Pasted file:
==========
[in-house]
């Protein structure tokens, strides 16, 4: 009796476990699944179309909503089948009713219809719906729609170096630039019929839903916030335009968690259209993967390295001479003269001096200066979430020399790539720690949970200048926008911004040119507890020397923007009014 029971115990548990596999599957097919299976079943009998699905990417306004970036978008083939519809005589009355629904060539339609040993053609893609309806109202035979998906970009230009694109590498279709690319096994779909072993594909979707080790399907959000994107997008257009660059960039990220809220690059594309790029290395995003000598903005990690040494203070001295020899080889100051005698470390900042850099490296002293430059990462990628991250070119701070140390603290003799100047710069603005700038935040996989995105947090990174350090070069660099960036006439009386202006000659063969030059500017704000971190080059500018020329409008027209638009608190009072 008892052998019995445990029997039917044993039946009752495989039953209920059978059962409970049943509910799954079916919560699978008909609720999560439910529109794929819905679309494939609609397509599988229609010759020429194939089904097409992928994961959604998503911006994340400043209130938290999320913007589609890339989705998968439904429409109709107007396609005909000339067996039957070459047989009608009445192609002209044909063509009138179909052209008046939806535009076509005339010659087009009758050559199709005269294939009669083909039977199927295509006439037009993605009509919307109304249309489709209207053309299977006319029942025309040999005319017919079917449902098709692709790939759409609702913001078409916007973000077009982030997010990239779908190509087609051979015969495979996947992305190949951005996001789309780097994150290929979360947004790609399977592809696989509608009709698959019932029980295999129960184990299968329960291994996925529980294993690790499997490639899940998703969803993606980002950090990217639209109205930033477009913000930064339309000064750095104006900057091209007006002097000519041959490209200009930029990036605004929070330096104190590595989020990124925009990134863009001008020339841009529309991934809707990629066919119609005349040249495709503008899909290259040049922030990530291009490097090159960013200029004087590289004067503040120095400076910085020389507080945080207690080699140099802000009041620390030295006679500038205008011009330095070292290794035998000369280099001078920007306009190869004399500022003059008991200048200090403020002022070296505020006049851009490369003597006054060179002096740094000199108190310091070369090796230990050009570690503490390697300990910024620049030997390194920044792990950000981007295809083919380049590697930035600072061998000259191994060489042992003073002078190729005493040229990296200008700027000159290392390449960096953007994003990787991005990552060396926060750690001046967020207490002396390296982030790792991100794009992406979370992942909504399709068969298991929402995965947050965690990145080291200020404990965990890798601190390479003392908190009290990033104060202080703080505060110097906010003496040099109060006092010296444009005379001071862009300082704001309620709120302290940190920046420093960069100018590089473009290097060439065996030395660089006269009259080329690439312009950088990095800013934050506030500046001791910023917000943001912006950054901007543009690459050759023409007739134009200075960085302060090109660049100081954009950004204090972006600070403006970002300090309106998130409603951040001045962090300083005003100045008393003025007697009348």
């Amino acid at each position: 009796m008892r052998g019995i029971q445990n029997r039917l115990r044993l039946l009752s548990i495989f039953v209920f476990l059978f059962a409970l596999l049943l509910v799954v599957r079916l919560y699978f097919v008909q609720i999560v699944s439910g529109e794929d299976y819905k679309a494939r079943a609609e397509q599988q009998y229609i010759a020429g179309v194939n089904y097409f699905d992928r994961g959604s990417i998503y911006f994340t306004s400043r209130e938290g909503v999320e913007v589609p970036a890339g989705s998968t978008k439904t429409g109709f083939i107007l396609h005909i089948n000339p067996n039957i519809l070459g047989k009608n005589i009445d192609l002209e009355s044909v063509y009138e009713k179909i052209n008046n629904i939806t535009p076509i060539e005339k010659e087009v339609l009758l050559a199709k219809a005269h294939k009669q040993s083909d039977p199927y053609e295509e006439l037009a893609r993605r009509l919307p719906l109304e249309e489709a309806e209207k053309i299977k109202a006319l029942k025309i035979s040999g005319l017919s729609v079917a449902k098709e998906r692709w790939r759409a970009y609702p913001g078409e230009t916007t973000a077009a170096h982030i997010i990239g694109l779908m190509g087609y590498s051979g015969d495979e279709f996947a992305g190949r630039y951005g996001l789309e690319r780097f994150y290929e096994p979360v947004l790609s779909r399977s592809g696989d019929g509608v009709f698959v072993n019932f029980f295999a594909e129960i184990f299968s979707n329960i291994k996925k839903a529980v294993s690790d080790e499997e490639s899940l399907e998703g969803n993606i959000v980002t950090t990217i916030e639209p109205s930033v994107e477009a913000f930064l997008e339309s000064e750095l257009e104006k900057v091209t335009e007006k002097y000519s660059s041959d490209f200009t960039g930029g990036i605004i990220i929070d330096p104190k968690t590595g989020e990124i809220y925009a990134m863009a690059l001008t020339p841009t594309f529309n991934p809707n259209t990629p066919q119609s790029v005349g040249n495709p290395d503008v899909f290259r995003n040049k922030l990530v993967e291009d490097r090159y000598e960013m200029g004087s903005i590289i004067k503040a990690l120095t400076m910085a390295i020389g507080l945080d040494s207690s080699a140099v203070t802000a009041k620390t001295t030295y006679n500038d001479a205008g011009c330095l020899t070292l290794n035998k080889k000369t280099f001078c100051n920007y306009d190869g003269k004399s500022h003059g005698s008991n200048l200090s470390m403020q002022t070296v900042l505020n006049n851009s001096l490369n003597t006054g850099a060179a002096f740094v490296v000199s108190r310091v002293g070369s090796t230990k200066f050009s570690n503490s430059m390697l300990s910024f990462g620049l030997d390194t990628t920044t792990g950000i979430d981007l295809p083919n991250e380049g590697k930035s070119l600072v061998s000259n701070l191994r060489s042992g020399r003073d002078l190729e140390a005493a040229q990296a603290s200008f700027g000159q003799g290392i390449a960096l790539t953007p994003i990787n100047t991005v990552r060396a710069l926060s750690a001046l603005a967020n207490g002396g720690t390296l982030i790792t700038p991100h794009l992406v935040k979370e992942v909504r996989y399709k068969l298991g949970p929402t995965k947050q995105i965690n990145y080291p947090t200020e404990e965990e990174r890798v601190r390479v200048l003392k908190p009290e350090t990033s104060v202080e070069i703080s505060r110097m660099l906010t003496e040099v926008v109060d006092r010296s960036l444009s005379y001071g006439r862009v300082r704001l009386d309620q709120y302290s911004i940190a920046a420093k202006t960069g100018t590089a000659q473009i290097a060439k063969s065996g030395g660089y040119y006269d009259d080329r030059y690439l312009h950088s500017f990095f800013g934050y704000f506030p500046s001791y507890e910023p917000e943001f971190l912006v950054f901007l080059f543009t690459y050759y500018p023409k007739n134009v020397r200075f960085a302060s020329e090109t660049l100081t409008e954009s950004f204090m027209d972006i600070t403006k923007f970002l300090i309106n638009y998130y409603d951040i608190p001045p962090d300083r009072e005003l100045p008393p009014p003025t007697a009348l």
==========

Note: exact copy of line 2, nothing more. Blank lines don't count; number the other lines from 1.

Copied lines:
């Protein structure tokens, strides 16, 4: 009796476990699944179309909503089948009713219809719906729609170096630039019929839903916030335009968690259209993967390295001479003269001096200066979430020399790539720690949970200048926008911004040119507890020397923007009014 029971115990548990596999599957097919299976079943009998699905990417306004970036978008083939519809005589009355629904060539339609040993053609893609309806109202035979998906970009230009694109590498279709690319096994779909072993594909979707080790399907959000994107997008257009660059960039990220809220690059594309790029290395995003000598903005990690040494203070001295020899080889100051005698470390900042850099490296002293430059990462990628991250070119701070140390603290003799100047710069603005700038935040996989995105947090990174350090070069660099960036006439009386202006000659063969030059500017704000971190080059500018020329409008027209638009608190009072 008892052998019995445990029997039917044993039946009752495989039953209920059978059962409970049943509910799954079916919560699978008909609720999560439910529109794929819905679309494939609609397509599988229609010759020429194939089904097409992928994961959604998503911006994340400043209130938290999320913007589609890339989705998968439904429409109709107007396609005909000339067996039957070459047989009608009445192609002209044909063509009138179909052209008046939806535009076509005339010659087009009758050559199709005269294939009669083909039977199927295509006439037009993605009509919307109304249309489709209207053309299977006319029942025309040999005319017919079917449902098709692709790939759409609702913001078409916007973000077009982030997010990239779908190509087609051979015969495979996947992305190949951005996001789309780097994150290929979360947004790609399977592809696989509608009709698959019932029980295999129960184990299968329960291994996925529980294993690790499997490639899940998703969803993606980002950090990217639209109205930033477009913000930064339309000064750095104006900057091209007006002097000519041959490209200009930029990036605004929070330096104190590595989020990124925009990134863009001008020339841009529309991934809707990629066919119609005349040249495709503008899909290259040049922030990530291009490097090159960013200029004087590289004067503040120095400076910085020389507080945080207690080699140099802000009041620390030295006679500038205008011009330095070292290794035998000369280099001078920007306009190869004399500022003059008991200048200090403020002022070296505020006049851009490369003597006054060179002096740094000199108190310091070369090796230990050009570690503490390697300990910024620049030997390194920044792990950000981007295809083919380049590697930035600072061998000259191994060489042992003073002078190729005493040229990296200008700027000159290392390449960096953007994003990787991005990552060396926060750690001046967020207490002396390296982030790792991100794009992406979370992942909504399709068969298991929402995965947050965690990145080291200020404990965990890798601190390479003392908190009290990033104060202080703080505060110097906010003496040099109060006092010296444009005379001071862009300082704001309620709120302290940190920046420093960069100018590089473009290097060439065996030395660089006269009259080329690439312009950088990095800013934050506030500046001791910023917000943001912006950054901007543009690459050759023409007739134009200075960085302060090109660049100081954009950004204090972006600070403006970002300090309106998130409603951040001045962090300083005003100045008393003025007697009348």